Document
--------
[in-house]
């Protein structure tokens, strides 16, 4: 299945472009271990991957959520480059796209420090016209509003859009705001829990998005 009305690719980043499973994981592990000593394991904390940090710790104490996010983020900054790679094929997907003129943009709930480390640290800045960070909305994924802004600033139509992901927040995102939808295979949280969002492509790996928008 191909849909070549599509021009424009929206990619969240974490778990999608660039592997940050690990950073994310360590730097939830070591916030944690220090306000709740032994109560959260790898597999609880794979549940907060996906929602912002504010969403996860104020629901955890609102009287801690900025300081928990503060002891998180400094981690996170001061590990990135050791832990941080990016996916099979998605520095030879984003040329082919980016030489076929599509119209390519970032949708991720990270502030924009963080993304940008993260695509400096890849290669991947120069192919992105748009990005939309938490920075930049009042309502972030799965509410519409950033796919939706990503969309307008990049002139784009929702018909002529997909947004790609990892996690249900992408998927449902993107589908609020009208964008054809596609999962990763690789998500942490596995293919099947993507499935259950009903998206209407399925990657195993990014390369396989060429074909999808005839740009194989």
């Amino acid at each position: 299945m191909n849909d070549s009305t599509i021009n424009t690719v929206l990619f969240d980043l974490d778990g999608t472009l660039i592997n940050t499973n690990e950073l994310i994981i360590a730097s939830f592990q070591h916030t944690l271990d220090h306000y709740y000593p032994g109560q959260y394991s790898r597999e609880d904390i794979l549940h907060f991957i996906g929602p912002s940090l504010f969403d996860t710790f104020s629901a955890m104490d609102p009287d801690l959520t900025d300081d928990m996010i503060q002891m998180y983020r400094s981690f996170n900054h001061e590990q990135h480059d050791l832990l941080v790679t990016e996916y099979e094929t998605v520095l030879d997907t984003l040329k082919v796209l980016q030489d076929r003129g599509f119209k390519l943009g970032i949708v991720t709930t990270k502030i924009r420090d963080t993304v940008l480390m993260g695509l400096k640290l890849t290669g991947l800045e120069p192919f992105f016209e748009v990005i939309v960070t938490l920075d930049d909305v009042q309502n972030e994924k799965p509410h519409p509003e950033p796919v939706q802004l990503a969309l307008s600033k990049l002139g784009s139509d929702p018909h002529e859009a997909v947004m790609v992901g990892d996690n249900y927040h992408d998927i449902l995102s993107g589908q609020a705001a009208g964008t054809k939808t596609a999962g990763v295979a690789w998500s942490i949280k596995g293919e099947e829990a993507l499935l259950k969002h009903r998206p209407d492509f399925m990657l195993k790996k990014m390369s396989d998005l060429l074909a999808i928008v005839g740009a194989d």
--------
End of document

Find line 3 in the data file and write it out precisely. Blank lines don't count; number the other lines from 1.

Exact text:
């Amino acid at each position: 299945m191909n849909d070549s009305t599509i021009n424009t690719v929206l990619f969240d980043l974490d778990g999608t472009l660039i592997n940050t499973n690990e950073l994310i994981i360590a730097s939830f592990q070591h916030t944690l271990d220090h306000y709740y000593p032994g109560q959260y394991s790898r597999e609880d904390i794979l549940h907060f991957i996906g929602p912002s940090l504010f969403d996860t710790f104020s629901a955890m104490d609102p009287d801690l959520t900025d300081d928990m996010i503060q002891m998180y983020r400094s981690f996170n900054h001061e590990q990135h480059d050791l832990l941080v790679t990016e996916y099979e094929t998605v520095l030879d997907t984003l040329k082919v796209l980016q030489d076929r003129g599509f119209k390519l943009g970032i949708v991720t709930t990270k502030i924009r420090d963080t993304v940008l480390m993260g695509l400096k640290l890849t290669g991947l800045e120069p192919f992105f016209e748009v990005i939309v960070t938490l920075d930049d909305v009042q309502n972030e994924k799965p509410h519409p509003e950033p796919v939706q802004l990503a969309l307008s600033k990049l002139g784009s139509d929702p018909h002529e859009a997909v947004m790609v992901g990892d996690n249900y927040h992408d998927i449902l995102s993107g589908q609020a705001a009208g964008t054809k939808t596609a999962g990763v295979a690789w998500s942490i949280k596995g293919e099947e829990a993507l499935l259950k969002h009903r998206p209407d492509f399925m990657l195993k790996k990014m390369s396989d998005l060429l074909a999808i928008v005839g740009a194989d």